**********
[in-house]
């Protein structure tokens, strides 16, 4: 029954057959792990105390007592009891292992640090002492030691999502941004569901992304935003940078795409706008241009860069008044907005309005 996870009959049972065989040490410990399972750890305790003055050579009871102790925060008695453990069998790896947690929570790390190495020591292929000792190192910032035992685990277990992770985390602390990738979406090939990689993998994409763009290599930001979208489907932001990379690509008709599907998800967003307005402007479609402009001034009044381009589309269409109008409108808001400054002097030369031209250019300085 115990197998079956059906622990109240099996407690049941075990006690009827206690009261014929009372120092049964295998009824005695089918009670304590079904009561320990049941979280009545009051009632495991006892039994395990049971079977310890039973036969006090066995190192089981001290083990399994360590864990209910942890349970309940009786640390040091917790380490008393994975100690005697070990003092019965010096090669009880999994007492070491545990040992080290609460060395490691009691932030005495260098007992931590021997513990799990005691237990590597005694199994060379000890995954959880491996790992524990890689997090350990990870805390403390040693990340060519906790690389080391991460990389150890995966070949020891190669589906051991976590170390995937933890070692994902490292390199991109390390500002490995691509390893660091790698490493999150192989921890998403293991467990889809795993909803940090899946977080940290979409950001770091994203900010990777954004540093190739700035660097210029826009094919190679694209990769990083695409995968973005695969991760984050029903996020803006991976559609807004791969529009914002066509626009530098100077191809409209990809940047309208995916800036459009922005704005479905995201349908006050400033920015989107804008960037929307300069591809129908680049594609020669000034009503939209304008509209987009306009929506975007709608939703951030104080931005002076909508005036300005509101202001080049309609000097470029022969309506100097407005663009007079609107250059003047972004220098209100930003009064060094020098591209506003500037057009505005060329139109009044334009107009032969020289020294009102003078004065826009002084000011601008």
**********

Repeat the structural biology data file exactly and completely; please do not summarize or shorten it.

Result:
[in-house]
């Protein structure tokens, strides 16, 4: 029954057959792990105390007592009891292992640090002492030691999502941004569901992304935003940078795409706008241009860069008044907005309005 996870009959049972065989040490410990399972750890305790003055050579009871102790925060008695453990069998790896947690929570790390190495020591292929000792190192910032035992685990277990992770985390602390990738979406090939990689993998994409763009290599930001979208489907932001990379690509008709599907998800967003307005402007479609402009001034009044381009589309269409109008409108808001400054002097030369031209250019300085 115990197998079956059906622990109240099996407690049941075990006690009827206690009261014929009372120092049964295998009824005695089918009670304590079904009561320990049941979280009545009051009632495991006892039994395990049971079977310890039973036969006090066995190192089981001290083990399994360590864990209910942890349970309940009786640390040091917790380490008393994975100690005697070990003092019965010096090669009880999994007492070491545990040992080290609460060395490691009691932030005495260098007992931590021997513990799990005691237990590597005694199994060379000890995954959880491996790992524990890689997090350990990870805390403390040693990340060519906790690389080391991460990389150890995966070949020891190669589906051991976590170390995937933890070692994902490292390199991109390390500002490995691509390893660091790698490493999150192989921890998403293991467990889809795993909803940090899946977080940290979409950001770091994203900010990777954004540093190739700035660097210029826009094919190679694209990769990083695409995968973005695969991760984050029903996020803006991976559609807004791969529009914002066509626009530098100077191809409209990809940047309208995916800036459009922005704005479905995201349908006050400033920015989107804008960037929307300069591809129908680049594609020669000034009503939209304008509209987009306009929506975007709608939703951030104080931005002076909508005036300005509101202001080049309609000097470029022969309506100097407005663009007079609107250059003047972004220098209100930003009064060094020098591209506003500037057009505005060329139109009044334009107009032969020289020294009102003078004065826009002084000011601008």